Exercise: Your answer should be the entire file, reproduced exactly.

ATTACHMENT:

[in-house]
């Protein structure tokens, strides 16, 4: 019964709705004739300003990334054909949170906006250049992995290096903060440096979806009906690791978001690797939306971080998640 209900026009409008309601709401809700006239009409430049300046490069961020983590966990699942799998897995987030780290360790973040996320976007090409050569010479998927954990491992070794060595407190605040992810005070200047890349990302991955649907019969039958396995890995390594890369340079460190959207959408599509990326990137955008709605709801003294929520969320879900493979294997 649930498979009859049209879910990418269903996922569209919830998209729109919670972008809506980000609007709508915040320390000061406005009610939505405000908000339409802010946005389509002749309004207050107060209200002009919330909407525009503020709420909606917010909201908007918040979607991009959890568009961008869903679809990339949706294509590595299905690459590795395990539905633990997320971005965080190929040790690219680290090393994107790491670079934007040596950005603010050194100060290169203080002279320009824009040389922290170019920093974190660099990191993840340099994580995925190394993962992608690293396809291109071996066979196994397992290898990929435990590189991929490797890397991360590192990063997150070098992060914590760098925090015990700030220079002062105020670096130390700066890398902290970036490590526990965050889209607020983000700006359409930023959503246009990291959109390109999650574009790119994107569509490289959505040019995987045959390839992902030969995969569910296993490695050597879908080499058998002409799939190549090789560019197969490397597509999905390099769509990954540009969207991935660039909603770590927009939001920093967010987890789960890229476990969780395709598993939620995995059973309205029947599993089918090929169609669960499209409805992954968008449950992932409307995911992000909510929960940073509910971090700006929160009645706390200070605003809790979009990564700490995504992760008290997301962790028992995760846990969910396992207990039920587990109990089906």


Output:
[in-house]
């Protein structure tokens, strides 16, 4: 019964709705004739300003990334054909949170906006250049992995290096903060440096979806009906690791978001690797939306971080998640 209900026009409008309601709401809700006239009409430049300046490069961020983590966990699942799998897995987030780290360790973040996320976007090409050569010479998927954990491992070794060595407190605040992810005070200047890349990302991955649907019969039958396995890995390594890369340079460190959207959408599509990326990137955008709605709801003294929520969320879900493979294997 649930498979009859049209879910990418269903996922569209919830998209729109919670972008809506980000609007709508915040320390000061406005009610939505405000908000339409802010946005389509002749309004207050107060209200002009919330909407525009503020709420909606917010909201908007918040979607991009959890568009961008869903679809990339949706294509590595299905690459590795395990539905633990997320971005965080190929040790690219680290090393994107790491670079934007040596950005603010050194100060290169203080002279320009824009040389922290170019920093974190660099990191993840340099994580995925190394993962992608690293396809291109071996066979196994397992290898990929435990590189991929490797890397991360590192990063997150070098992060914590760098925090015990700030220079002062105020670096130390700066890398902290970036490590526990965050889209607020983000700006359409930023959503246009990291959109390109999650574009790119994107569509490289959505040019995987045959390839992902030969995969569910296993490695050597879908080499058998002409799939190549090789560019197969490397597509999905390099769509990954540009969207991935660039909603770590927009939001920093967010987890789960890229476990969780395709598993939620995995059973309205029947599993089918090929169609669960499209409805992954968008449950992932409307995911992000909510929960940073509910971090700006929160009645706390200070605003809790979009990564700490995504992760008290997301962790028992995760846990969910396992207990039920587990109990089906």